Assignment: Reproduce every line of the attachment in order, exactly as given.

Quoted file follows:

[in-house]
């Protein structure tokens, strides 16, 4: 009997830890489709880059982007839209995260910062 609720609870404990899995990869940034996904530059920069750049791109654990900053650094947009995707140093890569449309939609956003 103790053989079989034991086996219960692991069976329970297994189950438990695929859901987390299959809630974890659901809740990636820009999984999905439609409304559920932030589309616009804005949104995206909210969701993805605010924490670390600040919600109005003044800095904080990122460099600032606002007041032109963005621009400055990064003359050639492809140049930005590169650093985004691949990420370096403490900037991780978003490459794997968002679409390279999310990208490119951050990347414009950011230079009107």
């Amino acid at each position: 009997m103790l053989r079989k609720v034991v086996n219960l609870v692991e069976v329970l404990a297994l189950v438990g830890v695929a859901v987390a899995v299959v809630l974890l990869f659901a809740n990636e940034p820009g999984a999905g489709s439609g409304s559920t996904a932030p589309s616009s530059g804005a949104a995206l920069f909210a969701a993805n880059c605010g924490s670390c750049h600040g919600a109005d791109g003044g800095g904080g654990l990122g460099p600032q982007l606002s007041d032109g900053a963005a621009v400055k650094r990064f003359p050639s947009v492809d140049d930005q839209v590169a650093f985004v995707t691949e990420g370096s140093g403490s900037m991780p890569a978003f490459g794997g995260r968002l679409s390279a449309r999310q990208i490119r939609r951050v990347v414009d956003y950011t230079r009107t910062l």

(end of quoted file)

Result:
[in-house]
């Protein structure tokens, strides 16, 4: 009997830890489709880059982007839209995260910062 609720609870404990899995990869940034996904530059920069750049791109654990900053650094947009995707140093890569449309939609956003 103790053989079989034991086996219960692991069976329970297994189950438990695929859901987390299959809630974890659901809740990636820009999984999905439609409304559920932030589309616009804005949104995206909210969701993805605010924490670390600040919600109005003044800095904080990122460099600032606002007041032109963005621009400055990064003359050639492809140049930005590169650093985004691949990420370096403490900037991780978003490459794997968002679409390279999310990208490119951050990347414009950011230079009107």
């Amino acid at each position: 009997m103790l053989r079989k609720v034991v086996n219960l609870v692991e069976v329970l404990a297994l189950v438990g830890v695929a859901v987390a899995v299959v809630l974890l990869f659901a809740n990636e940034p820009g999984a999905g489709s439609g409304s559920t996904a932030p589309s616009s530059g804005a949104a995206l920069f909210a969701a993805n880059c605010g924490s670390c750049h600040g919600a109005d791109g003044g800095g904080g654990l990122g460099p600032q982007l606002s007041d032109g900053a963005a621009v400055k650094r990064f003359p050639s947009v492809d140049d930005q839209v590169a650093f985004v995707t691949e990420g370096s140093g403490s900037m991780p890569a978003f490459g794997g995260r968002l679409s390279a449309r999310q990208i490119r939609r951050v990347v414009d956003y950011t230079r009107t910062l």